American Dad Finishes its Run on Fox

Although this weekend saw the release of Seth MacFarlane’s A Million Ways to Die in the West, it also saw the first weekend without one of his other shows, American Dad, on Fox. After nine complete seasons, the show has been pulled from Fox’s comedy rotation, but never fear: TBS has picked up the show for cable and will be producing another season starting in fall 2014. Executive Producer Mike Barker told San Diego Comic Con last summer that it would be the “same American Dad, just in a different place,” which is reassuring news to those of us who are fans of the show.

American Dad is probably the best example of Seth MacFarlane’s talent currently available, and one of the most adaptable and consistently funny animated shows on the air. The first few seasons, taking place as they did during the George W. Bush era, held up a mirror to all of America’s anxieties and fears throughout that period, with the blustering, unapologetically conservative CIA agent Stan Smith heading a family of misfits like his trophy wife Francine, their hippie daughter Hailey and their nerdy son Steve. And, this being a MacFarlane show, there are also two major talking animals, both hilarious: Klaus, a former West German ski jumper trapped inside the body of a fish by the CIA, and Roger, a scene-stealing alien hiding in the attic.

The strength of the show was demonstrated by its almost seamless adaptation to the Obama world, where Stan’s conservative pride, for a while, seemed like a relic from an earlier era. Hailey’s boyfriend and later husband, Jeff Fischer, represented a very specific kind of 2005-era slacker, with his fishing hat and love of jam bands and pot cookies. But rather than allow his stereotype to slip too far out of date, the writers conceived one of the most entertaining MacFarlane-era episodes, “Lost in Space”, which takes Jeff to Roger’s species out in the far reaches of the galaxy. Featuring Sinbad (playing himself as an enslaved shawarma chef) and centered around a long musical number based on Wax Fang’s “Majestic”, it’s a brilliant and daring bit of character-centered animated comedy that also happens to be very funny.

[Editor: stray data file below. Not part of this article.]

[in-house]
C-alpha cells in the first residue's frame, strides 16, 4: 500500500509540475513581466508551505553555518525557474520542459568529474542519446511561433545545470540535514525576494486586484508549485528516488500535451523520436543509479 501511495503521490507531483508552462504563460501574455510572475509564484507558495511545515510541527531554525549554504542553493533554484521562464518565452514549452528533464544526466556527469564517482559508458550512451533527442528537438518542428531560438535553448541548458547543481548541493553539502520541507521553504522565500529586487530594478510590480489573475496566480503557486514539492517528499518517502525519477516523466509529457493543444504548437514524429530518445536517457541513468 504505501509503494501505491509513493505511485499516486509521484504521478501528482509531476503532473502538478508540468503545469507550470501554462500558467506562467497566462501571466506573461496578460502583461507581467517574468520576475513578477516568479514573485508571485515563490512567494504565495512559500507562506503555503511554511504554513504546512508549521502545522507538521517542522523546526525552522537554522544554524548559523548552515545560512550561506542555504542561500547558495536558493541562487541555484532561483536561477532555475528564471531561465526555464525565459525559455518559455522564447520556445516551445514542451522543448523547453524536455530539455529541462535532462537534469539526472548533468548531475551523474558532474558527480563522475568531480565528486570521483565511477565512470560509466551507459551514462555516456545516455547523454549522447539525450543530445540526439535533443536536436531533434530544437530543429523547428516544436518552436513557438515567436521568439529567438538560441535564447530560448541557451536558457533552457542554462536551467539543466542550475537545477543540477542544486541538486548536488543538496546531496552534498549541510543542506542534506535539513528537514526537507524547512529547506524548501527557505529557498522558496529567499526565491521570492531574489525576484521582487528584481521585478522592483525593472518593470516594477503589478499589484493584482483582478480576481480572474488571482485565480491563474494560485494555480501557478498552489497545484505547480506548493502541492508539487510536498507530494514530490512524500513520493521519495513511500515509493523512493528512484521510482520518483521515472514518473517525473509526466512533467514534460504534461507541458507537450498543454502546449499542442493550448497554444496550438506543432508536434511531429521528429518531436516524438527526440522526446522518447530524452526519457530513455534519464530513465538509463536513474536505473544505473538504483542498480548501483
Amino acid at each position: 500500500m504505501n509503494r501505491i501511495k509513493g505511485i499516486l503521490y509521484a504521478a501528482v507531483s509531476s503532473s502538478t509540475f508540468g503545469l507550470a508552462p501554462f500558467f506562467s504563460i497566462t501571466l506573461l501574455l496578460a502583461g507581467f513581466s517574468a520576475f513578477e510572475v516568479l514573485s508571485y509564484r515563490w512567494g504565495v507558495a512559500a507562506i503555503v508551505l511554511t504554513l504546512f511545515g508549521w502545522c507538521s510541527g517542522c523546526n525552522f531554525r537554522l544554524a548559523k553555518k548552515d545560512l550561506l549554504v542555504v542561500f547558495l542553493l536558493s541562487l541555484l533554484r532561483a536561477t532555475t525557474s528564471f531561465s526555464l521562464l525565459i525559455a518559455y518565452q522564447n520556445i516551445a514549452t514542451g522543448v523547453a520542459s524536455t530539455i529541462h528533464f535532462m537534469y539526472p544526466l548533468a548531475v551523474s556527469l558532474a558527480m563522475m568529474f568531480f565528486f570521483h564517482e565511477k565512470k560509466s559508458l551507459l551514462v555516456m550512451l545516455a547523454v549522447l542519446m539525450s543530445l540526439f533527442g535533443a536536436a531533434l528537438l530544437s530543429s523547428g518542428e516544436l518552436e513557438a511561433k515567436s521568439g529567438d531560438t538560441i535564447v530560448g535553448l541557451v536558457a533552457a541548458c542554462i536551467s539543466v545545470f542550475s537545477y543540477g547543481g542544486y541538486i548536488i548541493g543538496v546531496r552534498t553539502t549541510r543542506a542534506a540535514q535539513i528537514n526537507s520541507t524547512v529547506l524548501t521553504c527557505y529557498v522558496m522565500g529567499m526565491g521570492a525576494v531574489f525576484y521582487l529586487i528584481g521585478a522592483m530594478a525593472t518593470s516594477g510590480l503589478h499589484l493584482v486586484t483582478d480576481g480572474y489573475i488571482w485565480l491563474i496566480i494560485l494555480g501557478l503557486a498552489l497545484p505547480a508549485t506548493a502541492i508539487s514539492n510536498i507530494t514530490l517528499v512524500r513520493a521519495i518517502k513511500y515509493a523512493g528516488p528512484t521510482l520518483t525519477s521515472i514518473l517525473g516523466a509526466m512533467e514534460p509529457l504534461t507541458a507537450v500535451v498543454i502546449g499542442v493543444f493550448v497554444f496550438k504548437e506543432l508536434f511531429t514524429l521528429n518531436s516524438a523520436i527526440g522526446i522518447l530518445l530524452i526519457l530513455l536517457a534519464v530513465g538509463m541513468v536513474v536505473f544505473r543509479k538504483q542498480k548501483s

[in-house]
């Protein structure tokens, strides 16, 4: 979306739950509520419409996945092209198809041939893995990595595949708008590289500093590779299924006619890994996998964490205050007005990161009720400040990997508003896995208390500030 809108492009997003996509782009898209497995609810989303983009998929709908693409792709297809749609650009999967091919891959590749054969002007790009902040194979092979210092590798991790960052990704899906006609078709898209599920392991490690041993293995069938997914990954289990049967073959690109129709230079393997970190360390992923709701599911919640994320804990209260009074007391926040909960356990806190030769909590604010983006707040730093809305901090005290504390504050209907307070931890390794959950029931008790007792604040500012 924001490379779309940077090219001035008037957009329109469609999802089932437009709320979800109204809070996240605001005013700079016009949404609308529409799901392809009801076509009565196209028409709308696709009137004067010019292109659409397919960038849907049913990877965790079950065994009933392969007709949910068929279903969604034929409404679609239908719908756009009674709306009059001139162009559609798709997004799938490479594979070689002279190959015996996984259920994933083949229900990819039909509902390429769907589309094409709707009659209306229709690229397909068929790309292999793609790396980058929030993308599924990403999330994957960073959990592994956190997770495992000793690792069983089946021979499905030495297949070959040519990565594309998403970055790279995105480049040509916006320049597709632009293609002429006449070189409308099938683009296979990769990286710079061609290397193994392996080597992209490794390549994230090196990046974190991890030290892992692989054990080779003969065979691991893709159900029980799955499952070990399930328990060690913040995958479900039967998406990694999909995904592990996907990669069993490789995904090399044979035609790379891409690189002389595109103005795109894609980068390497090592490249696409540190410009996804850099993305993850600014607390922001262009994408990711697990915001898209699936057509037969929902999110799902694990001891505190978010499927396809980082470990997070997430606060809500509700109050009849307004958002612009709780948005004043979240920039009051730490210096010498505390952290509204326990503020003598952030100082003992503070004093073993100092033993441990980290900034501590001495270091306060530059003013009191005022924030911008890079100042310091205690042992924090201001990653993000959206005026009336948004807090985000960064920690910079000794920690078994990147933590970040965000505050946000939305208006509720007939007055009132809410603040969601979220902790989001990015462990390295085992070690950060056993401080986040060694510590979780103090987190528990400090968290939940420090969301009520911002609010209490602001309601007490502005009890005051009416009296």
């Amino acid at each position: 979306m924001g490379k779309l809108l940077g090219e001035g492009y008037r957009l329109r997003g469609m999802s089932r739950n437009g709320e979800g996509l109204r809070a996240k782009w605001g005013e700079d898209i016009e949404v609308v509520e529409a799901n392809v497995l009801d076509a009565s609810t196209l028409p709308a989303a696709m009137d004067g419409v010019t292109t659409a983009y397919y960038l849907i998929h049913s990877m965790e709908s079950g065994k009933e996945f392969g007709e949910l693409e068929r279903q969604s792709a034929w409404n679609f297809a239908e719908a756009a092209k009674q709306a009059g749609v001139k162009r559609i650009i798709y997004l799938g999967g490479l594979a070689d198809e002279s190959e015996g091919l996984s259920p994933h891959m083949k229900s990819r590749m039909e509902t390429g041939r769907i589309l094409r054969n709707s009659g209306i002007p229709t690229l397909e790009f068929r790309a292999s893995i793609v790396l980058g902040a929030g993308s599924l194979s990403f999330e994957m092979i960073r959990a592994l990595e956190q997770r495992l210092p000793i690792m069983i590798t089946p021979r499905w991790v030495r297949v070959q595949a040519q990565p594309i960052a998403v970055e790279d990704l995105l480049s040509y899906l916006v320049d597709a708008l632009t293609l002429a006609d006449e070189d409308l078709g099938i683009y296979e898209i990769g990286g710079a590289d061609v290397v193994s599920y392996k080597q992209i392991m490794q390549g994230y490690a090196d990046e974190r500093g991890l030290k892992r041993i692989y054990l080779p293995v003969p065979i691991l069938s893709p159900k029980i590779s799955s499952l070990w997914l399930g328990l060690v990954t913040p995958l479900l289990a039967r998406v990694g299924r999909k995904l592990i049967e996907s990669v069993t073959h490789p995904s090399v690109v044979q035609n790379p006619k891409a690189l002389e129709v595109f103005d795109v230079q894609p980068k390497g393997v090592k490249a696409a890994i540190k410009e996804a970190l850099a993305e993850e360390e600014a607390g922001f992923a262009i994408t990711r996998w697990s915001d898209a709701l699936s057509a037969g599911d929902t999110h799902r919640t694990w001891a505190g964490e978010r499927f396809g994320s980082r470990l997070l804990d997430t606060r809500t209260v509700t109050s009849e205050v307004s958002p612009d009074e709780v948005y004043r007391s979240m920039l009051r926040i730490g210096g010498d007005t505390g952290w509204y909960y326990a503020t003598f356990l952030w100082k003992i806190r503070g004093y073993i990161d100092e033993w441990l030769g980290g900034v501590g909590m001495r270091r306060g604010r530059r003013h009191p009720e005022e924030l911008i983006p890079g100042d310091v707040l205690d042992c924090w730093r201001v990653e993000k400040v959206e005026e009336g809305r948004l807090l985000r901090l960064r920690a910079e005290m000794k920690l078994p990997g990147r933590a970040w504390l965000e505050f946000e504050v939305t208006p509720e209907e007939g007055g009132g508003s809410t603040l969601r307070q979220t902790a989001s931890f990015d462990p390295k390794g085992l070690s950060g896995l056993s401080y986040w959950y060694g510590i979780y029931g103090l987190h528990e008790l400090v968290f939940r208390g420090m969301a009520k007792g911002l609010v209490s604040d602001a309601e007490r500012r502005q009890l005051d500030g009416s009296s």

Another highlight must be the Season 5 Christmas episode, “Rapture’s Delight”. The first ten minutes play out with the usual collection of jokes about going to church on Christmas and religious duty and how that fits in with the modern American family. (There are some great jokes, such as Stan mistaking Daryl Hall for Jesus.) But then, halfway through, the actual rapture arrives and for ten epic minutes, Stan and Jesus (yup, that Jesus) have to fight the Antichrist in a post-apocalyptic wasteland inspired by Heavy Metal. Yes, South Park went there first, and later films such as This is the End would explore similar themes, but few animated comedy shows would have the courage to take such a dramatic thematic left-turn.

Part of American Dad’s subversive power came from the fact that it was on Fox, of all networks. Now that it’s moving to TBS, plan on plenty of Ted Turner jokes, but cable seems to represent a slightly “safer” home than mainstream network TV. I suspect it won’t be as dramatic as, for example, Futurama moving to the largely uncensored Cartoon Network, but we may see some subtle changes in American Dad next fall that will remind us that an era has come to an end.